10 Questions for John Paul Stevens

Former Supreme Court Justice John Paul Stevens on guns, the death penalty and doubting Shakespeare

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David Johnson for TIME

Justice John Paul Stevens

Let's start with the most controversial stuff. Why bow ties?

I have difficulty tying the four-in-hand. The small part gets around in front.

In your book Five Chiefs, you write about how you voted to reinstate the death penalty but would not now. Why?

In 1976 those of us who were the critical voters in favor of upholding the death penalty understood that it would be applied in a very narrow set of cases--really outrageous crimes. And we also assumed there would be careful procedures in place that would minimize the risk of making mistakes. Over the years, the court expanded the category of cases in which the death penalty is permissible. And they modified some of the procedures that protected the defendant, like allowing victim-impact statements. Basically, they changed the rules.

How do you feel about the Citizens United decision, which allows corporations to spend as much as they want on campaign advertising?

I feel strongly that the court made a serious mistake in finding that money is the equivalent of protected speech. If followed out to its logical conclusion, that would have provided First Amendment protection to the Watergate burglars. They were financed with campaign expenditures.

One in nine black men ages 20 to 34 in the U.S. is incarcerated. Is that a judicial-system problem?

The use of mandatory minimum statutes has had a very adverse effect on the overall system, and I think generally, the so-called war on drugs has emphasized more-severe punishment than is appropriate throughout the country. There are some instances where penalties are so disproportionate that they could well violate the Eighth Amendment.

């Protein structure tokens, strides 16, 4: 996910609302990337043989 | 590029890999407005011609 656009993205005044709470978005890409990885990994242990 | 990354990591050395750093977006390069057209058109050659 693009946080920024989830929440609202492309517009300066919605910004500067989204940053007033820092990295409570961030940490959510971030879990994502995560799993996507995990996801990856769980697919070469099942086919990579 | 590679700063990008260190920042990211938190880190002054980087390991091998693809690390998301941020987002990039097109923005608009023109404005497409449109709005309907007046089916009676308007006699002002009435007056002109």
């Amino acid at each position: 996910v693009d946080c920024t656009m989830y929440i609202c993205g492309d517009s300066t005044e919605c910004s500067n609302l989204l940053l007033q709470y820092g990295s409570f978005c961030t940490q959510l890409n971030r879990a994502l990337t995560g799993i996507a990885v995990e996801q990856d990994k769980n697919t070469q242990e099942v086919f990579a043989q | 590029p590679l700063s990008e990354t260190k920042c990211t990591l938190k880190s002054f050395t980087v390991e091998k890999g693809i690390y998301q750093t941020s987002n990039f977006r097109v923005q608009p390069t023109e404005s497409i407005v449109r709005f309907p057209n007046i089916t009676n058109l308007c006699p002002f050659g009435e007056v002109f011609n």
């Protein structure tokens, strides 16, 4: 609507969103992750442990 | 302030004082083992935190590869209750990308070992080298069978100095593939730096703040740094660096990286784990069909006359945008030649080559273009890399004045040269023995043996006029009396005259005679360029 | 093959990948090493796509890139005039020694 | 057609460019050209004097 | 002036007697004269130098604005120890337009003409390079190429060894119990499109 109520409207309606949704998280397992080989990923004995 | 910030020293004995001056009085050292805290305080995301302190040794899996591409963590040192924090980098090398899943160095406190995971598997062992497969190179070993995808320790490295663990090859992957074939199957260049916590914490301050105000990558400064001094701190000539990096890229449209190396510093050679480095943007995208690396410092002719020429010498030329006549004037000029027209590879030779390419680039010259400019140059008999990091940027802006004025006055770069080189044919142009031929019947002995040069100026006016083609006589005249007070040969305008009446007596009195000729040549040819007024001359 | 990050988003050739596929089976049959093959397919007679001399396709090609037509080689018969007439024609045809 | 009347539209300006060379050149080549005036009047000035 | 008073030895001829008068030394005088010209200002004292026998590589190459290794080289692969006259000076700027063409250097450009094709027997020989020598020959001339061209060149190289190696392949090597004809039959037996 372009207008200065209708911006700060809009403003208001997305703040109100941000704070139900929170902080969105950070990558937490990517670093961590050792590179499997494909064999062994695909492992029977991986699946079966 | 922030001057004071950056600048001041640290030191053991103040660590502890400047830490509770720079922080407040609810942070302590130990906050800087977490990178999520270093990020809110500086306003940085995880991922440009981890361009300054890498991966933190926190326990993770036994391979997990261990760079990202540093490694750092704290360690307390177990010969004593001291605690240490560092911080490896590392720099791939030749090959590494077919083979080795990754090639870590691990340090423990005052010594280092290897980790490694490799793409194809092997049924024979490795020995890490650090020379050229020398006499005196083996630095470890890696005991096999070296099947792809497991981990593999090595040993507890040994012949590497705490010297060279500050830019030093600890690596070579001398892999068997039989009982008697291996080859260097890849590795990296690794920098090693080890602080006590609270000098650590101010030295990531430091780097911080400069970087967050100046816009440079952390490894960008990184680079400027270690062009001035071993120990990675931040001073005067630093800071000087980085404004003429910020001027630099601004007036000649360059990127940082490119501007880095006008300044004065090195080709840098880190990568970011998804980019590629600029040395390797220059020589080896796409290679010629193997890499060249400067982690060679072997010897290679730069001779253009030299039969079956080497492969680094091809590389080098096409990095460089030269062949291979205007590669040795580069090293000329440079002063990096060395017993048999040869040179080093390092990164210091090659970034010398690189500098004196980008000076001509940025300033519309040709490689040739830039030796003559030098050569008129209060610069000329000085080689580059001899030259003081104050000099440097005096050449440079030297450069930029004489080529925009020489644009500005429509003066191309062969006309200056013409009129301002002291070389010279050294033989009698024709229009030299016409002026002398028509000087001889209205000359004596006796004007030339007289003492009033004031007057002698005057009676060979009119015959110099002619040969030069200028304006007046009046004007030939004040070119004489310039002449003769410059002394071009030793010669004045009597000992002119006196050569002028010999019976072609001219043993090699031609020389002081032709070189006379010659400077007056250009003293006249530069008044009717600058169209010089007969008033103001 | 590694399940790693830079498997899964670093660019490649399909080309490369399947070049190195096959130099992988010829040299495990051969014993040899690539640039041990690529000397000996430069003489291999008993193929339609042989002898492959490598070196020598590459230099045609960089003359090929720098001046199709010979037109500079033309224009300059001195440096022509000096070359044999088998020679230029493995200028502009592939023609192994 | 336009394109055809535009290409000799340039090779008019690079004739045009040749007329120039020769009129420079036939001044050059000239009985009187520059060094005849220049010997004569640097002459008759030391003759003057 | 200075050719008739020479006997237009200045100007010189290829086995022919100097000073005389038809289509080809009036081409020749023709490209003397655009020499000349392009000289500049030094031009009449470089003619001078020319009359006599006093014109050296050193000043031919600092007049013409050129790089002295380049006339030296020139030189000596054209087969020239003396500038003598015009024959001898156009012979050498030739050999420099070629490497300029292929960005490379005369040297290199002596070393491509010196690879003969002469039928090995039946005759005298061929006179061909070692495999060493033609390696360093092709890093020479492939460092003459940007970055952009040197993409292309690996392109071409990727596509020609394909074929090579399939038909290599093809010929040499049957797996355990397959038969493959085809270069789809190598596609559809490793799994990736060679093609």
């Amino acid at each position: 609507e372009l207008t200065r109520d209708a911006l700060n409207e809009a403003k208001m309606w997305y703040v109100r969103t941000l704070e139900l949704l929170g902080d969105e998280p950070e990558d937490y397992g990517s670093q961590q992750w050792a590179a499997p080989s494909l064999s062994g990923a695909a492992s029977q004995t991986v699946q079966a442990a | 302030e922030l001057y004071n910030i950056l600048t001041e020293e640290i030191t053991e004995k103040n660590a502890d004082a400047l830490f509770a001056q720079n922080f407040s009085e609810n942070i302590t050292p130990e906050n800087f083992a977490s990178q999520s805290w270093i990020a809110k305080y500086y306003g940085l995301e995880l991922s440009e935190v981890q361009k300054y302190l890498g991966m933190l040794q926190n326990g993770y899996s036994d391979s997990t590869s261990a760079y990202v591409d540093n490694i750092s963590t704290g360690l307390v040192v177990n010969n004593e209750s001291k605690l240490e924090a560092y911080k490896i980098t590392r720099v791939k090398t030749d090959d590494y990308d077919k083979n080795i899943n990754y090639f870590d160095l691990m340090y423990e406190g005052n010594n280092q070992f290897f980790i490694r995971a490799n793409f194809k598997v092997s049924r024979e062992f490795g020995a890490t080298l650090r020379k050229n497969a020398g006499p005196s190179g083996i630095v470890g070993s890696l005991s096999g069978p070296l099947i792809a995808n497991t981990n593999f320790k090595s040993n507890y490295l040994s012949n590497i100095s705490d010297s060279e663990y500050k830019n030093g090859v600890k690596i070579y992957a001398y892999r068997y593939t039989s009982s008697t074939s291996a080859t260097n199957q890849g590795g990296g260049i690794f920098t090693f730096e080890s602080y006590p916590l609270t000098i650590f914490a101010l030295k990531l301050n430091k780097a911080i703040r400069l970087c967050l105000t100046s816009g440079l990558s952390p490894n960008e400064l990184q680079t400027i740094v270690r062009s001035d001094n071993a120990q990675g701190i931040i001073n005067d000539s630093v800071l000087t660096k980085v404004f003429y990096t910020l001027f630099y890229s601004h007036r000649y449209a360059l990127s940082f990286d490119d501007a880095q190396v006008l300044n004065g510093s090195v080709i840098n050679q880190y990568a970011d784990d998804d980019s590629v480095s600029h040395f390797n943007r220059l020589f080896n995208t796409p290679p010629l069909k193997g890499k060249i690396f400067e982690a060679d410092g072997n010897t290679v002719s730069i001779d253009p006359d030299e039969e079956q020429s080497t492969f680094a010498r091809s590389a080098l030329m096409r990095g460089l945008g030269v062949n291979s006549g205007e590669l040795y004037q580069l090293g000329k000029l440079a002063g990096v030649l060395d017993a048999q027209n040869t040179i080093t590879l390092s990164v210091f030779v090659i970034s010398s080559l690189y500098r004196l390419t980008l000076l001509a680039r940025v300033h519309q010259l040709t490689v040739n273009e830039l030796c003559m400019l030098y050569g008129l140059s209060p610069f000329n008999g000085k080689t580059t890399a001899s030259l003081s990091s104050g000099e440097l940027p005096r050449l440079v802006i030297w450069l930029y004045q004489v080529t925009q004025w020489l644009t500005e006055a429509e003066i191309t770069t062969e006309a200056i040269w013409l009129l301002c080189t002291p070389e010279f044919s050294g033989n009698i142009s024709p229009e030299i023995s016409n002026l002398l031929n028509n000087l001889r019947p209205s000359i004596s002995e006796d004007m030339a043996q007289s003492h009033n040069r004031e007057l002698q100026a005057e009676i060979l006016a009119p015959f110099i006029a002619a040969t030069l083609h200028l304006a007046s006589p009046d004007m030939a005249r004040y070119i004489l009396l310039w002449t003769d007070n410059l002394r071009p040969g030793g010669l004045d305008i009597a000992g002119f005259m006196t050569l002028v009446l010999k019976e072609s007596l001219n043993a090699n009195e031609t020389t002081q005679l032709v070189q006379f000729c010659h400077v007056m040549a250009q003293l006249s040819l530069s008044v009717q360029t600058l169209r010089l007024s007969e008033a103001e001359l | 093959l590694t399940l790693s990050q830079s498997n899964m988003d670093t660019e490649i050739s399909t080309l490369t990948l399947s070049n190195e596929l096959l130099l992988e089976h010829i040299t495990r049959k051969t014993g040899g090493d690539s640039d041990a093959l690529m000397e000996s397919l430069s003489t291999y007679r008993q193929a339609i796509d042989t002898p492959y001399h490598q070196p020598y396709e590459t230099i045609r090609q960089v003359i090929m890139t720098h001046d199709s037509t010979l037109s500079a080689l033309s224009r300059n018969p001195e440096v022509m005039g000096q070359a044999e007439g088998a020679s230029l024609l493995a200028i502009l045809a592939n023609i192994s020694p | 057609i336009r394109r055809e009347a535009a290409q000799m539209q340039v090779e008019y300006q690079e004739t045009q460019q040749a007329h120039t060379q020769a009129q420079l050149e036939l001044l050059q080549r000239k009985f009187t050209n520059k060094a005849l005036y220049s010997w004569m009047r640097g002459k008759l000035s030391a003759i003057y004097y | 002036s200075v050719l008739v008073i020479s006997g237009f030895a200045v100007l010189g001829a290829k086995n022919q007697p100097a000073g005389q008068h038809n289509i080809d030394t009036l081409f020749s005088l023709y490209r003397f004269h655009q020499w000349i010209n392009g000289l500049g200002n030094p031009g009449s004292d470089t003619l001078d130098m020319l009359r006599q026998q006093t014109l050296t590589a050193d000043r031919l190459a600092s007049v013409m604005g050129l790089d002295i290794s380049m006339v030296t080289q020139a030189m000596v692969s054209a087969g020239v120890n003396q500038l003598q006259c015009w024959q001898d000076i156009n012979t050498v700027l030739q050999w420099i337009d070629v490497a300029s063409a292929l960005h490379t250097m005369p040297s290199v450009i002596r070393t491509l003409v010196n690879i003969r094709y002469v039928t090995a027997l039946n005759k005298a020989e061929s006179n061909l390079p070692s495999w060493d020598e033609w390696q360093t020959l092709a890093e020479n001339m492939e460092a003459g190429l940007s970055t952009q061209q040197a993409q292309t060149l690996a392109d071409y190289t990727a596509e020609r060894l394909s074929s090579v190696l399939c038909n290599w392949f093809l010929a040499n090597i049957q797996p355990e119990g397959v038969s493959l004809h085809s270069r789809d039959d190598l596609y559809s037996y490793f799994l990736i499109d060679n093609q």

If you could fix one thing about the American judicial system, what would it be?

I would make all my dissents into majority opinions.

Is there one in particular?

I would change the interpretation of the Second Amendment. The court got that quite wrong. Gun policy should be handled by legislatures and by states, not by federal judges appointed for life.

How did the arrival of women change the Supreme Court?

I can't really identify any change in jurisprudence that is attributable just to that fact. In fact, the major change in terms of gender discrimination came about by a decision written by Warren Burger holding that discrimination against women in appointing an executor of an estate violated the Constitution.

You note that Burger and John Roberts are both good-looking. How important is that in a Chief Justice?

Not terribly, but it's a strong plus.

In your opinion, who wrote Shakespeare's plays?

That's a very close question. I think there are good questions about a man who never seemed to have any correspondence with his contemporaries about the plays. When he passed, there were no eulogies to him, and when you visit his home and look around for evidence of a scholarly person, there are no books in the house.

Is there any other judging you'd like to do--Miss Universe, Dancing with the Stars?

I wouldn't qualify for Dancing with the Stars. I'm sure of that. I'm not sure my competence in the judicial area qualifies me to become an expert in any other.

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